Rapper Rich Homie Quan Denies Sizzurp Addiction After Suffering Seizures

By McCarton Ackerman 05/09/14

While his representatives said he suffered from heat exhaustion, insiders have claimed he was on a heavy lean bender for days before.

Photo via

Rapper Rich Homie Quan is denying an addiction to Sizzurp after suffering a seizure on the set of his latest music video for “Walk Thru.”

Quan reportedly received medical attention after suffering seizures on set, which his representative attributed to heat exhaustion. However, sources told TMZ that Quan “was on a lean binge for four days and stopped just three days before the seizure. The drug can reportedly stay in your system for up to 4 days - even longer depending on the dose...and we're told he was a heavy abuser.” Quan has also posted videos of himself mixing sizzurp concoctions in public locations, including a shopping mall.

Of course, the rapper released a statement afterwards to deny he has a drug problem. “After being in three states in three days, up early having to shoot my video for 'Walk Thru' and even sleeping in between scenes on top of filming in this humid Atlanta heat, I fainted and hit my head,” said Quan. “I'm not addicted to anything including drugs nor was I leaning at the shoot. The media is gonna put fake stories out there but I just want to let my fans know that I'm good and recovering.”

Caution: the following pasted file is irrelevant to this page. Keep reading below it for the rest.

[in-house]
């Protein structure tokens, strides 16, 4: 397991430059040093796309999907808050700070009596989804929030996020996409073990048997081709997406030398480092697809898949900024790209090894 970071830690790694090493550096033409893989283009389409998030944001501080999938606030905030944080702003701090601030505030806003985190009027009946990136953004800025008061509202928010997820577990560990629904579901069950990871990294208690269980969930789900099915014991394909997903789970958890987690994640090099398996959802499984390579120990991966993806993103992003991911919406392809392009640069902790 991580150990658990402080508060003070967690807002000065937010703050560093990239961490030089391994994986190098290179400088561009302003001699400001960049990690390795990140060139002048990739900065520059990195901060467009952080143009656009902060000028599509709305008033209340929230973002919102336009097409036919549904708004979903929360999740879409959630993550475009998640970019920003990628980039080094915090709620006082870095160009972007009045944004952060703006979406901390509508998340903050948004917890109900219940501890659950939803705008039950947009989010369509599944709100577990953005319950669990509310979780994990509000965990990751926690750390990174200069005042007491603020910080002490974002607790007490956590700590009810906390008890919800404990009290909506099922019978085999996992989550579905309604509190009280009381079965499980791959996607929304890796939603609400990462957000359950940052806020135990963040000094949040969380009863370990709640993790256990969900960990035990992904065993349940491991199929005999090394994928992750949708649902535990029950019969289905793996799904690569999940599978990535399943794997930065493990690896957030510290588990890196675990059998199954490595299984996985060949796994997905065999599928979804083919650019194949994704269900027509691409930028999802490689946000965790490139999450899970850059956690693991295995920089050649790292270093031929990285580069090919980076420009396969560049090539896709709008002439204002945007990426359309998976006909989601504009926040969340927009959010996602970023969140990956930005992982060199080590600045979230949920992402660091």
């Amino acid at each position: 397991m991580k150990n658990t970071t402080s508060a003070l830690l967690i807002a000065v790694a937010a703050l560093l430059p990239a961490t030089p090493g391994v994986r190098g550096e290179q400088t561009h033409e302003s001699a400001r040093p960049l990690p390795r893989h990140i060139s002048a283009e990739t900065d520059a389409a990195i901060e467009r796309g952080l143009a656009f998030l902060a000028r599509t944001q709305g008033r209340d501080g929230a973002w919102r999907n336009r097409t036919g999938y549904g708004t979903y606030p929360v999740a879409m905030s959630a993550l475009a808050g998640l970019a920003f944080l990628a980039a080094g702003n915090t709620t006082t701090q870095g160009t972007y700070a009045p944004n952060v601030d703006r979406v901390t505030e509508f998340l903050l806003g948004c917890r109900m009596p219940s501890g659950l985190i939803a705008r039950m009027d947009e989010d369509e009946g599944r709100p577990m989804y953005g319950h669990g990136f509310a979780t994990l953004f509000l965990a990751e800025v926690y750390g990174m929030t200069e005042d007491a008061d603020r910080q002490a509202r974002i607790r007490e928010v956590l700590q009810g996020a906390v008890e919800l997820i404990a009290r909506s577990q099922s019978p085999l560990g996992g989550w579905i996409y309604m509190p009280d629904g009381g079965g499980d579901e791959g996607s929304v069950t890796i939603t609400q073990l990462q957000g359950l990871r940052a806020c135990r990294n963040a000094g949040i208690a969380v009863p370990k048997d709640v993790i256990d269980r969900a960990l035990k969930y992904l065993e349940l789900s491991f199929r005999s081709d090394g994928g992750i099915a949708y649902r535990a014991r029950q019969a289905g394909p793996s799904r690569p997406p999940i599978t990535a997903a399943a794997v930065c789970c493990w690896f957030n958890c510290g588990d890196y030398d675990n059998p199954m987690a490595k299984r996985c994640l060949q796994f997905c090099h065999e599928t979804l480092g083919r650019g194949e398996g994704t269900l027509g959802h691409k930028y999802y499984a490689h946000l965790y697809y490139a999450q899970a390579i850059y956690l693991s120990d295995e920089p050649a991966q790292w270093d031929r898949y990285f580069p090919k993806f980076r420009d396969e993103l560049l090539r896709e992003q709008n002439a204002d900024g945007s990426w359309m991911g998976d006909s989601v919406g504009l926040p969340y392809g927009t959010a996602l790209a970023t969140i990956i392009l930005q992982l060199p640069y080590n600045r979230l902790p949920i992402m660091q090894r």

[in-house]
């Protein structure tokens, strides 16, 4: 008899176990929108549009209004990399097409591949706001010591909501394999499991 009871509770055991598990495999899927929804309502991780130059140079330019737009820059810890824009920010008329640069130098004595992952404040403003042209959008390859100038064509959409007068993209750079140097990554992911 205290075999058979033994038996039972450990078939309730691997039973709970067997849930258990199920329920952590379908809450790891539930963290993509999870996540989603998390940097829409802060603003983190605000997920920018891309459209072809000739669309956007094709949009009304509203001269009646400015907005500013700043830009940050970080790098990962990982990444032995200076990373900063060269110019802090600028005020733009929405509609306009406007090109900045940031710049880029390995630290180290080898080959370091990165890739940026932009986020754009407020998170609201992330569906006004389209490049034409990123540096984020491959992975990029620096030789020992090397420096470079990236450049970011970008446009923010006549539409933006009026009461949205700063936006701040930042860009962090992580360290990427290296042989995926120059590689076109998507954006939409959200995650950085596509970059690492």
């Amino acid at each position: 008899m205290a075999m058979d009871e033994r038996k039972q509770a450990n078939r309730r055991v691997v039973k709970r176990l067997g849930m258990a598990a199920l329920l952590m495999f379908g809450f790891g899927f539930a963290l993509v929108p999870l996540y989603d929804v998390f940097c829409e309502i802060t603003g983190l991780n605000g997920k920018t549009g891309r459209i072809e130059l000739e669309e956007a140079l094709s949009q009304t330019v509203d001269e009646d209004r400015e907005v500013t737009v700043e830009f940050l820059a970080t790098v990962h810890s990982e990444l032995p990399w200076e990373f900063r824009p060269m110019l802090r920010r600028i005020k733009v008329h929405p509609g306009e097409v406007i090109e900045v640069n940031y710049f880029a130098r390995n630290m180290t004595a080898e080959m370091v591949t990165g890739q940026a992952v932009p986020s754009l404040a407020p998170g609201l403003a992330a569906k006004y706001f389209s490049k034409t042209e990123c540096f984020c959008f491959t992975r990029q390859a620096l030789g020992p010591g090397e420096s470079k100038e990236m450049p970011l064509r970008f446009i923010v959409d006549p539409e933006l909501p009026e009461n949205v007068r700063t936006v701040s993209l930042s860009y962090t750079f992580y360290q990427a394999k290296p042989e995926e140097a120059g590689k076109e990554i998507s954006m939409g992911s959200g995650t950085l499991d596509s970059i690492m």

Sizzurp, a combination of prescription cough syrup, sugary soft drinks, and hard candy, has become synonymous with hip-hop culture in recent years. Last year, rapper Lil Wayne allegedly collapsed and suffered multiple seizures over his Sizzurp use, while 2 Chainz was recently sentenced to a drug diversion program after security officials at LAX found ingredients for Sizzurp in his checked baggage last month.

In response to the recent media attention, pharmaceutical company Actavis announced they are pulling their prescription cough syrup that is widely used for Sizzurp.

Please read our comment policy. - The Fix

McCarton Ackerman is a freelance writer and editor living in Portland, Oregon. He has been a contributor for The Fix since October 2011, writing on a wide range of topics ranging from medical marijuana in Colorado to the world's sexiest drug smugglers. Follow him on Linkedin and Twitter.